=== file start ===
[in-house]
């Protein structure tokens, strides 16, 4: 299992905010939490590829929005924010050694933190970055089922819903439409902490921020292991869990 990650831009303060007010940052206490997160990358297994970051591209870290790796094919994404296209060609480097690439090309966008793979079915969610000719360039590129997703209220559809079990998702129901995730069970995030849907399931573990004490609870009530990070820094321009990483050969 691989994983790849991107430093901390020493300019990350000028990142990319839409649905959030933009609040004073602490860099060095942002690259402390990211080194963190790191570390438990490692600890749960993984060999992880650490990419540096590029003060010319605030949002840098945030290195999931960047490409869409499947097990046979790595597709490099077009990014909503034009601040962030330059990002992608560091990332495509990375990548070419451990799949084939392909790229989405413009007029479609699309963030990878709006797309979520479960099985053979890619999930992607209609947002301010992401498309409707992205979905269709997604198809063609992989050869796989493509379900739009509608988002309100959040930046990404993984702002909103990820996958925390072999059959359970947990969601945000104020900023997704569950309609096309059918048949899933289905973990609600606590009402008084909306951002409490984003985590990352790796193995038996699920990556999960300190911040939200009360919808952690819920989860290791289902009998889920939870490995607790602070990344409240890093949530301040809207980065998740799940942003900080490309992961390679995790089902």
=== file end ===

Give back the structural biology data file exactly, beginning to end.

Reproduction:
[in-house]
């Protein structure tokens, strides 16, 4: 299992905010939490590829929005924010050694933190970055089922819903439409902490921020292991869990 990650831009303060007010940052206490997160990358297994970051591209870290790796094919994404296209060609480097690439090309966008793979079915969610000719360039590129997703209220559809079990998702129901995730069970995030849907399931573990004490609870009530990070820094321009990483050969 691989994983790849991107430093901390020493300019990350000028990142990319839409649905959030933009609040004073602490860099060095942002690259402390990211080194963190790191570390438990490692600890749960993984060999992880650490990419540096590029003060010319605030949002840098945030290195999931960047490409869409499947097990046979790595597709490099077009990014909503034009601040962030330059990002992608560091990332495509990375990548070419451990799949084939392909790229989405413009007029479609699309963030990878709006797309979520479960099985053979890619999930992607209609947002301010992401498309409707992205979905269709997604198809063609992989050869796989493509379900739009509608988002309100959040930046990404993984702002909103990820996958925390072999059959359970947990969601945000104020900023997704569950309609096309059918048949899933289905973990609600606590009402008084909306951002409490984003985590990352790796193995038996699920990556999960300190911040939200009360919808952690819920989860290791289902009998889920939870490995607790602070990344409240890093949530301040809207980065998740799940942003900080490309992961390679995790089902």